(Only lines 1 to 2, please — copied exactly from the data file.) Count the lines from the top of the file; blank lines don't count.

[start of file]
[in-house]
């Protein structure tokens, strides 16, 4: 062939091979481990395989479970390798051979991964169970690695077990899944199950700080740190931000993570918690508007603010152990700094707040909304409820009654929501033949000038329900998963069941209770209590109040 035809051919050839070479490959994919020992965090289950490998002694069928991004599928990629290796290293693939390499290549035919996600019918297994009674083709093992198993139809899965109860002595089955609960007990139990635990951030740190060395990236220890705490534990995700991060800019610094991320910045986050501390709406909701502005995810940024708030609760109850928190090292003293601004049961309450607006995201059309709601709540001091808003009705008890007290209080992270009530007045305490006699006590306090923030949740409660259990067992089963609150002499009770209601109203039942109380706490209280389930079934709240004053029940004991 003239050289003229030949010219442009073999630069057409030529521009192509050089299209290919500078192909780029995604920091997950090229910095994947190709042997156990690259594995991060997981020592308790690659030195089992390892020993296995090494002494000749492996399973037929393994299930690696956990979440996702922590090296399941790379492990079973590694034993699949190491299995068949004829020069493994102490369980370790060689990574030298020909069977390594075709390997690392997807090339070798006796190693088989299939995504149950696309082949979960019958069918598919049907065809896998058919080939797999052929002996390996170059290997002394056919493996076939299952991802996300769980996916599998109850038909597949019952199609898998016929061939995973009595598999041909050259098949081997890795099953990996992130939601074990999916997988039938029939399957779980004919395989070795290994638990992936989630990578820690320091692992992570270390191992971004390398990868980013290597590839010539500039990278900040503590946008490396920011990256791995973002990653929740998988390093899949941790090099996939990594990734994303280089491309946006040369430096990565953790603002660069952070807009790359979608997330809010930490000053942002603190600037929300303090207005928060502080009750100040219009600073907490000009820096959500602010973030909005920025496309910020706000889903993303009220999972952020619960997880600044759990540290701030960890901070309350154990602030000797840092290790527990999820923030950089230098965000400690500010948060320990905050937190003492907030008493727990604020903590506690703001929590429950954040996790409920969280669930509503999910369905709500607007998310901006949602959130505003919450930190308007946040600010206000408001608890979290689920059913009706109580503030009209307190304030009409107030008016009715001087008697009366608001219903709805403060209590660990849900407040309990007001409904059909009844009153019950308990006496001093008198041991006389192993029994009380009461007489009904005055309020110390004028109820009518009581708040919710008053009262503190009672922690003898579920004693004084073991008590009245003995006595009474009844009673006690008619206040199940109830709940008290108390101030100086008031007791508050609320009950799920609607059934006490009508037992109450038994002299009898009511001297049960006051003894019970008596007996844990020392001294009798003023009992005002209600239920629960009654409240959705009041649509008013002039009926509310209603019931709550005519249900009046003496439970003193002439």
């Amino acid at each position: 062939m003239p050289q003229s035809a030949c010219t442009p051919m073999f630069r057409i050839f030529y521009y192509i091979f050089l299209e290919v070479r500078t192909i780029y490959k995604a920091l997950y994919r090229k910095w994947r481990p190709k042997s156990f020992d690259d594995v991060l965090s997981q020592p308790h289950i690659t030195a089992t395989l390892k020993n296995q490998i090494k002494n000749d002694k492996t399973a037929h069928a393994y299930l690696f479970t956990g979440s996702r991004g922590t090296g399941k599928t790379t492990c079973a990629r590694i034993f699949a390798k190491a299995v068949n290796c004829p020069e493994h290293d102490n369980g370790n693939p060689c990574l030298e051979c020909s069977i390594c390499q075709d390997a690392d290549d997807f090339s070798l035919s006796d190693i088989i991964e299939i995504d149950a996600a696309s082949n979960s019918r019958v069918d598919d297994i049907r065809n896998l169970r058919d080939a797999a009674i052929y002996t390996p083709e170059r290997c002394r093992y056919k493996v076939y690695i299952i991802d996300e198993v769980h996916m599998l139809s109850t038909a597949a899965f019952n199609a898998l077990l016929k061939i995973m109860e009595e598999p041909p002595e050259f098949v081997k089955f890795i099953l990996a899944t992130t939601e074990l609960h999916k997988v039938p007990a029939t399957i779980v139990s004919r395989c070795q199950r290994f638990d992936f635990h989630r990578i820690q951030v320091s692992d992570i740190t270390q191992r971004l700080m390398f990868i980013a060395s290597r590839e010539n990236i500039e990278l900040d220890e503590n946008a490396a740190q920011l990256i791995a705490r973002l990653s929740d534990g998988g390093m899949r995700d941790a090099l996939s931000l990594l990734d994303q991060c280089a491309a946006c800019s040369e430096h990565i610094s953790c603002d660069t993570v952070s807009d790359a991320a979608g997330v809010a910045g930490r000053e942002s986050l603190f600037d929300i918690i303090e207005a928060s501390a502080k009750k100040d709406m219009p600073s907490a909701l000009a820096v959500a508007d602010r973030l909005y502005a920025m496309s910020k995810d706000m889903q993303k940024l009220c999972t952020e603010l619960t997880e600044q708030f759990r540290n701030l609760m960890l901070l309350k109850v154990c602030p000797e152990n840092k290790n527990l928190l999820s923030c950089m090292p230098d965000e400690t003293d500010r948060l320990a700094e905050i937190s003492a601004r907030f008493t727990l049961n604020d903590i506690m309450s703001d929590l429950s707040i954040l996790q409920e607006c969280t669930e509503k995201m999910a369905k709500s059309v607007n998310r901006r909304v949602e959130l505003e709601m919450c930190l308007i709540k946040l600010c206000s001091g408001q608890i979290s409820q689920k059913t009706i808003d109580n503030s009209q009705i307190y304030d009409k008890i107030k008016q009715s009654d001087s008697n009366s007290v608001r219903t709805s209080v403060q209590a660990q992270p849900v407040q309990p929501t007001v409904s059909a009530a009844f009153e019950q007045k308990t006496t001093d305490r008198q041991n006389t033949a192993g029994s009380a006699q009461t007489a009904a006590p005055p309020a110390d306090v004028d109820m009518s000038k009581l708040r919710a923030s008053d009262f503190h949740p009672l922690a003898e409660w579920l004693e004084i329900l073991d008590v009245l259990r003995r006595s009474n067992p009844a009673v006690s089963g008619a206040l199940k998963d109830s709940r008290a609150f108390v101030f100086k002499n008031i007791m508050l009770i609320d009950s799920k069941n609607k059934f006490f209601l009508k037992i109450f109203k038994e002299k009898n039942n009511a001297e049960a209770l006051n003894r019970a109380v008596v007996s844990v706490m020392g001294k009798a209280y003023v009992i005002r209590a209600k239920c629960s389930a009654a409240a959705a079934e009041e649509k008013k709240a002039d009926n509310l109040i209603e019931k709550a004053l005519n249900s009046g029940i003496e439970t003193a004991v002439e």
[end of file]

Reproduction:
[in-house]
């Protein structure tokens, strides 16, 4: 062939091979481990395989479970390798051979991964169970690695077990899944199950700080740190931000993570918690508007603010152990700094707040909304409820009654929501033949000038329900998963069941209770209590109040 035809051919050839070479490959994919020992965090289950490998002694069928991004599928990629290796290293693939390499290549035919996600019918297994009674083709093992198993139809899965109860002595089955609960007990139990635990951030740190060395990236220890705490534990995700991060800019610094991320910045986050501390709406909701502005995810940024708030609760109850928190090292003293601004049961309450607006995201059309709601709540001091808003009705008890007290209080992270009530007045305490006699006590306090923030949740409660259990067992089963609150002499009770209601109203039942109380706490209280389930079934709240004053029940004991 003239050289003229030949010219442009073999630069057409030529521009192509050089299209290919500078192909780029995604920091997950090229910095994947190709042997156990690259594995991060997981020592308790690659030195089992390892020993296995090494002494000749492996399973037929393994299930690696956990979440996702922590090296399941790379492990079973590694034993699949190491299995068949004829020069493994102490369980370790060689990574030298020909069977390594075709390997690392997807090339070798006796190693088989299939995504149950696309082949979960019958069918598919049907065809896998058919080939797999052929002996390996170059290997002394056919493996076939299952991802996300769980996916599998109850038909597949019952199609898998016929061939995973009595598999041909050259098949081997890795099953990996992130939601074990999916997988039938029939399957779980004919395989070795290994638990992936989630990578820690320091692992992570270390191992971004390398990868980013290597590839010539500039990278900040503590946008490396920011990256791995973002990653929740998988390093899949941790090099996939990594990734994303280089491309946006040369430096990565953790603002660069952070807009790359979608997330809010930490000053942002603190600037929300303090207005928060502080009750100040219009600073907490000009820096959500602010973030909005920025496309910020706000889903993303009220999972952020619960997880600044759990540290701030960890901070309350154990602030000797840092290790527990999820923030950089230098965000400690500010948060320990905050937190003492907030008493727990604020903590506690703001929590429950954040996790409920969280669930509503999910369905709500607007998310901006949602959130505003919450930190308007946040600010206000408001608890979290689920059913009706109580503030009209307190304030009409107030008016009715001087008697009366608001219903709805403060209590660990849900407040309990007001409904059909009844009153019950308990006496001093008198041991006389192993029994009380009461007489009904005055309020110390004028109820009518009581708040919710008053009262503190009672922690003898579920004693004084073991008590009245003995006595009474009844009673006690008619206040199940109830709940008290108390101030100086008031007791508050609320009950799920609607059934006490009508037992109450038994002299009898009511001297049960006051003894019970008596007996844990020392001294009798003023009992005002209600239920629960009654409240959705009041649509008013002039009926509310209603019931709550005519249900009046003496439970003193002439």